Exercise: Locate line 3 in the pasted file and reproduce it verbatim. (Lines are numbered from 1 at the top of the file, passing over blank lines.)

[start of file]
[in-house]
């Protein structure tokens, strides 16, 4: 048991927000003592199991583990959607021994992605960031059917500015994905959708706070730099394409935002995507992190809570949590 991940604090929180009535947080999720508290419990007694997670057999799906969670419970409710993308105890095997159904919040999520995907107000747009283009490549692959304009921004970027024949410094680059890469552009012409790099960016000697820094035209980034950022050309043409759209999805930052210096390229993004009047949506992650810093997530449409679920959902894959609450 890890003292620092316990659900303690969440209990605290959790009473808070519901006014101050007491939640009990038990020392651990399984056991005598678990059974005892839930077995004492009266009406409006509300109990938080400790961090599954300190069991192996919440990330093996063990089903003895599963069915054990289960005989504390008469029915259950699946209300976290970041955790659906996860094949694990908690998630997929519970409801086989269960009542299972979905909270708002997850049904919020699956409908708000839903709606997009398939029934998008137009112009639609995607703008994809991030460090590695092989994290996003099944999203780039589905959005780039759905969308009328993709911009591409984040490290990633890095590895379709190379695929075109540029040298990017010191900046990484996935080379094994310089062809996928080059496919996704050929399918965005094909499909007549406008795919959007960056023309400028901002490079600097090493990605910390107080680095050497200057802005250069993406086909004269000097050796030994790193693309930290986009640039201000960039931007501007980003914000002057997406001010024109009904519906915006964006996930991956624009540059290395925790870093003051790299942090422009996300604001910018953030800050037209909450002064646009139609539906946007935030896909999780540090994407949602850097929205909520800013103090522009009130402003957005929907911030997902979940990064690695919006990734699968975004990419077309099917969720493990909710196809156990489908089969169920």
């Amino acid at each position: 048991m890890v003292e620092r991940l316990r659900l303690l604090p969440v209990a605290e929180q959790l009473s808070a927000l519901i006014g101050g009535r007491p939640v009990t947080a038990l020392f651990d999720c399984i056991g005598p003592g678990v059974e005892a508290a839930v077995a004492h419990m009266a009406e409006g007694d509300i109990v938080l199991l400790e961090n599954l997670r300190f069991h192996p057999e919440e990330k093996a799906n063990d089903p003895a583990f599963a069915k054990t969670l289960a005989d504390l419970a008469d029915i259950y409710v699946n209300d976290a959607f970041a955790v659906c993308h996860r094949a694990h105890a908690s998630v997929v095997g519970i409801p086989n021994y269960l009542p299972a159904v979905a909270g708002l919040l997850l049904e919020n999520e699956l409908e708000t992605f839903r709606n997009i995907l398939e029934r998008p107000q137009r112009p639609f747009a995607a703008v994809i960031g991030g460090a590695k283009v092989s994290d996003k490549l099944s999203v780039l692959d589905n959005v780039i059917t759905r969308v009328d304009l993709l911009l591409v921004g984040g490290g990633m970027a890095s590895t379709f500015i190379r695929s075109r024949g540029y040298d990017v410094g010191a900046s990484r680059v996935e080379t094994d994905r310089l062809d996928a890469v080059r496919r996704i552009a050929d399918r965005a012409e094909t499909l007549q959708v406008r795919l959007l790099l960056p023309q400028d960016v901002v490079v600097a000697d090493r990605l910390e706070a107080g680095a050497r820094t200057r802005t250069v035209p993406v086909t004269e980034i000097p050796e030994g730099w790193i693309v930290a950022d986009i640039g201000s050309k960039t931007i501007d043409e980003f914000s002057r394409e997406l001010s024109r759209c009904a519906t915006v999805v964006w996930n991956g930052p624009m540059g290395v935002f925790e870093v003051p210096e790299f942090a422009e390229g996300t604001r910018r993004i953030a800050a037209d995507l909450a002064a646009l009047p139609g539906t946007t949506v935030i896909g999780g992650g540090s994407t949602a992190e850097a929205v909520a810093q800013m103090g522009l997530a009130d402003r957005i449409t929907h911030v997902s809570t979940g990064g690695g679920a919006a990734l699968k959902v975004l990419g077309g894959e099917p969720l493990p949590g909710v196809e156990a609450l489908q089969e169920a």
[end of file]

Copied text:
């Amino acid at each position: 048991m890890v003292e620092r991940l316990r659900l303690l604090p969440v209990a605290e929180q959790l009473s808070a927000l519901i006014g101050g009535r007491p939640v009990t947080a038990l020392f651990d999720c399984i056991g005598p003592g678990v059974e005892a508290a839930v077995a004492h419990m009266a009406e409006g007694d509300i109990v938080l199991l400790e961090n599954l997670r300190f069991h192996p057999e919440e990330k093996a799906n063990d089903p003895a583990f599963a069915k054990t969670l289960a005989d504390l419970a008469d029915i259950y409710v699946n209300d976290a959607f970041a955790v659906c993308h996860r094949a694990h105890a908690s998630v997929v095997g519970i409801p086989n021994y269960l009542p299972a159904v979905a909270g708002l919040l997850l049904e919020n999520e699956l409908e708000t992605f839903r709606n997009i995907l398939e029934r998008p107000q137009r112009p639609f747009a995607a703008v994809i960031g991030g460090a590695k283009v092989s994290d996003k490549l099944s999203v780039l692959d589905n959005v780039i059917t759905r969308v009328d304009l993709l911009l591409v921004g984040g490290g990633m970027a890095s590895t379709f500015i190379r695929s075109r024949g540029y040298d990017v410094g010191a900046s990484r680059v996935e080379t094994d994905r310089l062809d996928a890469v080059r496919r996704i552009a050929d399918r965005a012409e094909t499909l007549q959708v406008r795919l959007l790099l960056p023309q400028d960016v901002v490079v600097a000697d090493r990605l910390e706070a107080g680095a050497r820094t200057r802005t250069v035209p993406v086909t004269e980034i000097p050796e030994g730099w790193i693309v930290a950022d986009i640039g201000s050309k960039t931007i501007d043409e980003f914000s002057r394409e997406l001010s024109r759209c009904a519906t915006v999805v964006w996930n991956g930052p624009m540059g290395v935002f925790e870093v003051p210096e790299f942090a422009e390229g996300t604001r910018r993004i953030a800050a037209d995507l909450a002064a646009l009047p139609g539906t946007t949506v935030i896909g999780g992650g540090s994407t949602a992190e850097a929205v909520a810093q800013m103090g522009l997530a009130d402003r957005i449409t929907h911030v997902s809570t979940g990064g690695g679920a919006a990734l699968k959902v975004l990419g077309g894959e099917p969720l493990p949590g909710v196809e156990a609450l489908q089969e169920a």